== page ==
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A few days later, after a breakfast of smoked salmon and homemade granola, I was back on the road—but not for long—traveling a dozen miles west on the M4. I passed the turreted Windsor Castle and preppy boys scurrying to class at Eton College before landing in the village of Bray for a stop at Heston Blumenthal’s Hind’s Head for its famous triple-cooked chips and a pint of beer. (Those with four hours to kill should instead book a tasting menu at Blumenthal’s Michelin three-star Fat Duck down the road.) Nearby, across a small footbridge, is Monkey Island Estate. The little idyll, located in another Duke of Marlborough bolt-hole (this one his former fishing lodge), is the kind of place where you could lie under a willow tree and watch the boats pass by all day. You can imagine the duke’s old quarters—the landmark-protected house still has the same cluster of small rooms it had 300 years ago—but Champalimaud Design has brightened each of the 41 suites with deft touches, such as marble bathrooms and, in the Monkey Room, ceiling murals depicting scenes of frolicsome primates. Just as playful was the floating spa, a reproduction of the 18th-century apothecary barges that traded on the Thames, where my masseuse followed the rhythm of the water’s movement with her every stroke.

I could have stayed at Monkey Island for days longer, but Somerset—the pinnacle of English countryside sojourns— awaited. Heading west on the M3 to the A303, cars started to slow, not because of the pace of rural life but rather the rubbernecking that comes with any drive past the petrified totems of Stonehenge, set back just a few hundred yards from the road. I continued 30 more miles past the undulating hills of Wiltshire and Dorset before arriving at the home of cider and cheddar. Somerset has become a favorite of smart urbanites trudging the hills in their pristine Barbours and seeking out artisanal ceramics in the little shops opened by ex-Londoners yearning for a simpler life. There is much to enjoy in Bruton, from At the Chapel’s sourdough bread to the artful knickknacks a few doors down at Caro. I dropped in for lunch at Osip, a new restaurant where the dishes that day included shiitake mushrooms with nettles and vin jaune and oca root with raw scallops, which I consumed with a flight of local perry and cider. From there, it was a stroll to Hauser & Wirth, which is equal parts art space and farm with sheep and gardens.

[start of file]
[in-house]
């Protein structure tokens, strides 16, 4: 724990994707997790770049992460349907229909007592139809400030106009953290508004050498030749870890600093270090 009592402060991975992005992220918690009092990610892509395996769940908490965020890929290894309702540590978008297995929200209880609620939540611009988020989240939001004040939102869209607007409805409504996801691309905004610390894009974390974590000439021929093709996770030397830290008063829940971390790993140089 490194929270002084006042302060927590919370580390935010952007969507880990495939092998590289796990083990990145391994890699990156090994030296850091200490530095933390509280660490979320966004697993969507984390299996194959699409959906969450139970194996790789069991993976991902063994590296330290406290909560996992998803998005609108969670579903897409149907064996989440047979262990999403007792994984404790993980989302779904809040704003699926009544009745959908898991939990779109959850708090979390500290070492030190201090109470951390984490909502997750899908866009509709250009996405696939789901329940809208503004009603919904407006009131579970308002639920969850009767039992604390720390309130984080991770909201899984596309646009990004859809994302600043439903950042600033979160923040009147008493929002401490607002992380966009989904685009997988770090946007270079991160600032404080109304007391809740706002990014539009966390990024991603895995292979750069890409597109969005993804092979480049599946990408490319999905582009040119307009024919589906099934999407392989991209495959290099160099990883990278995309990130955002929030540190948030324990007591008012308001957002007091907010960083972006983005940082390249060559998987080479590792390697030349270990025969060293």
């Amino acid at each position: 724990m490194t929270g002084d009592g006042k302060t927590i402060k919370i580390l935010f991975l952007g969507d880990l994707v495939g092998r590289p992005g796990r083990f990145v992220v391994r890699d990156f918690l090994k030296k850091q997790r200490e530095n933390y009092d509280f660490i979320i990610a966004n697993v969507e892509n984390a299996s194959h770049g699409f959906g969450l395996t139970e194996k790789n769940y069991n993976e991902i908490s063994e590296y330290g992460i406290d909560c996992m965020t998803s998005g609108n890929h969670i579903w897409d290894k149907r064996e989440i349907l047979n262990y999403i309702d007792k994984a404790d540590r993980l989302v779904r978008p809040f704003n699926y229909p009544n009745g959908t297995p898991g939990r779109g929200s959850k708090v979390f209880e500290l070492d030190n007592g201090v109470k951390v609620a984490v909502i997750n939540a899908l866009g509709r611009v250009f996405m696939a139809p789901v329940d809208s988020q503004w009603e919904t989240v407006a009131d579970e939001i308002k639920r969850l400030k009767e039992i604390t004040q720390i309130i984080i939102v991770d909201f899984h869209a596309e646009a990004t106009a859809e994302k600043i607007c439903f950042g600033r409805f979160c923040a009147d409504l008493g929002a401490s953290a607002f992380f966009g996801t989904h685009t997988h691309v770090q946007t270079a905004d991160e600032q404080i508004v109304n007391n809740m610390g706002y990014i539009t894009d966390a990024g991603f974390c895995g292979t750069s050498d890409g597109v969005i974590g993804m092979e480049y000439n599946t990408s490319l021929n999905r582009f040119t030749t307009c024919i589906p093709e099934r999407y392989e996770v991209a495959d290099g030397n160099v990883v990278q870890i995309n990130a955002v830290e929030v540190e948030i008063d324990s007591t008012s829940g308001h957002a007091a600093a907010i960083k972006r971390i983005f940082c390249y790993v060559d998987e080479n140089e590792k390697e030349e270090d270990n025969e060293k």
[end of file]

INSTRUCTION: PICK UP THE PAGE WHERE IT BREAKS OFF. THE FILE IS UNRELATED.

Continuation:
Minutes away, the Newt in Somerset is perhaps the most anticipated English country hotel in years. The Georgian estate has been transformed by Karen Roos and Koos Bekker, the elegant patrons of Babylonstoren hotel in South Africa’s Cape Winelands region. Proof of what impeccable taste (she is a former Elle Decoration South Africa editor) and heaps of cash (he is a media tycoon) can make, the Newt is at once chic and Arcadian, with designer furnishings by Patricia Urquiola and Gordon Guillaumier set alongside white tank bathtubs and wooden rocking chairs. It’s also a place where farm-to-table makes perfect sense, thanks to its gardens, orchards, cider house, and resident buffalo herd. Depending on the season, the menu at the Botanical Rooms restaurant might feature braised beef with grilled mushrooms from the on-site mushroom house, or dry-aged Creedy Carver free-range duck breast with damson sauce. After dinner, I was certain I couldn’t take another delicious bite, but I stopped by Newt’s gelateria anyway. The buffalo-milk ice cream was spectacular.

Before long, I was back on the A303 and headed for home, but en route I made an impromptu stop at Stourhead Estate. The fairy-tale garden was inspired by the landscape paintings of the 17th century and almost outrageous in its very Jane Austen–ness, with its boating lake and carpets of rhododendrons. Part of the 2005 film adaptation of Pride and Prejudice was shot on the grounds: Mr. Darcy declares his love to Elizabeth at the Temple of Apollo, a limestone tower surrounded by greenery that is undeniably romantic. You needn’t be an Austen fan to appreciate it. But you will be an English countryside fan by the time you leave.